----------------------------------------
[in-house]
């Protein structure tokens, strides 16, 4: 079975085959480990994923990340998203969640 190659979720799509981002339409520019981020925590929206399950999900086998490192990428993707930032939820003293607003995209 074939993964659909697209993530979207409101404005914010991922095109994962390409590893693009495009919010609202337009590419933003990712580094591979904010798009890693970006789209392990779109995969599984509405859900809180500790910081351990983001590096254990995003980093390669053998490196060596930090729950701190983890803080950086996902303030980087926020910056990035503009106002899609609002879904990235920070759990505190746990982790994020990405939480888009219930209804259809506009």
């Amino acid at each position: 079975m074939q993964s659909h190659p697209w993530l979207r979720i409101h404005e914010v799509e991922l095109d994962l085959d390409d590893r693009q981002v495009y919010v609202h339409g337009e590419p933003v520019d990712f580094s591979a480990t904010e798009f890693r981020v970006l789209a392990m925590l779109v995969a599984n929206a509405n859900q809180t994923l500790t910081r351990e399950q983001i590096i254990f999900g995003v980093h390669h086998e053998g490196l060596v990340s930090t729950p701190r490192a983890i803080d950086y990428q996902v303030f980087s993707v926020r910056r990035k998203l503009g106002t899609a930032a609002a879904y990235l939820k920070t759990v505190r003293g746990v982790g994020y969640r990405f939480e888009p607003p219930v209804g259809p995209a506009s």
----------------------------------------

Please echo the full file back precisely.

[in-house]
């Protein structure tokens, strides 16, 4: 079975085959480990994923990340998203969640 190659979720799509981002339409520019981020925590929206399950999900086998490192990428993707930032939820003293607003995209 074939993964659909697209993530979207409101404005914010991922095109994962390409590893693009495009919010609202337009590419933003990712580094591979904010798009890693970006789209392990779109995969599984509405859900809180500790910081351990983001590096254990995003980093390669053998490196060596930090729950701190983890803080950086996902303030980087926020910056990035503009106002899609609002879904990235920070759990505190746990982790994020990405939480888009219930209804259809506009």
């Amino acid at each position: 079975m074939q993964s659909h190659p697209w993530l979207r979720i409101h404005e914010v799509e991922l095109d994962l085959d390409d590893r693009q981002v495009y919010v609202h339409g337009e590419p933003v520019d990712f580094s591979a480990t904010e798009f890693r981020v970006l789209a392990m925590l779109v995969a599984n929206a509405n859900q809180t994923l500790t910081r351990e399950q983001i590096i254990f999900g995003v980093h390669h086998e053998g490196l060596v990340s930090t729950p701190r490192a983890i803080d950086y990428q996902v303030f980087s993707v926020r910056r990035k998203l503009g106002t899609a930032a609002a879904y990235l939820k920070t759990v505190r003293g746990v982790g994020y969640r990405f939480e888009p607003p219930v209804g259809p995209a506009s």